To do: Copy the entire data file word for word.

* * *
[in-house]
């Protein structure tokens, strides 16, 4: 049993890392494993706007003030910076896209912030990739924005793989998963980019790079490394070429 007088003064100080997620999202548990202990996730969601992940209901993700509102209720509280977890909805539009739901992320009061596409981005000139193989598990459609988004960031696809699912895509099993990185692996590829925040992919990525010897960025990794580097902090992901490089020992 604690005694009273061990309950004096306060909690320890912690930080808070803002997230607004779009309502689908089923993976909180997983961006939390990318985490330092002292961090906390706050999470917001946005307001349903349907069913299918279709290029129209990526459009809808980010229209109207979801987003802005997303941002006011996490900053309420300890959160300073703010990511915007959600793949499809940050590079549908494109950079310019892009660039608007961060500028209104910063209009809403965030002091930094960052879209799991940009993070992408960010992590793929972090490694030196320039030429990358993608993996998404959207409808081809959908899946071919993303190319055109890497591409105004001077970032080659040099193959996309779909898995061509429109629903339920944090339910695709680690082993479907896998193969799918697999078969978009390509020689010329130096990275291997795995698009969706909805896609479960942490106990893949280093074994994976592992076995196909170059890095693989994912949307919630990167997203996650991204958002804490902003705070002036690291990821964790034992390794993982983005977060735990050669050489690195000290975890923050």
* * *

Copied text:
[in-house]
């Protein structure tokens, strides 16, 4: 049993890392494993706007003030910076896209912030990739924005793989998963980019790079490394070429 007088003064100080997620999202548990202990996730969601992940209901993700509102209720509280977890909805539009739901992320009061596409981005000139193989598990459609988004960031696809699912895509099993990185692996590829925040992919990525010897960025990794580097902090992901490089020992 604690005694009273061990309950004096306060909690320890912690930080808070803002997230607004779009309502689908089923993976909180997983961006939390990318985490330092002292961090906390706050999470917001946005307001349903349907069913299918279709290029129209990526459009809808980010229209109207979801987003802005997303941002006011996490900053309420300890959160300073703010990511915007959600793949499809940050590079549908494109950079310019892009660039608007961060500028209104910063209009809403965030002091930094960052879209799991940009993070992408960010992590793929972090490694030196320039030429990358993608993996998404959207409808081809959908899946071919993303190319055109890497591409105004001077970032080659040099193959996309779909898995061509429109629903339920944090339910695709680690082993479907896998193969799918697999078969978009390509020689010329130096990275291997795995698009969706909805896609479960942490106990893949280093074994994976592992076995196909170059890095693989994912949307919630990167997203996650991204958002804490902003705070002036690291990821964790034992390794993982983005977060735990050669050489690195000290975890923050």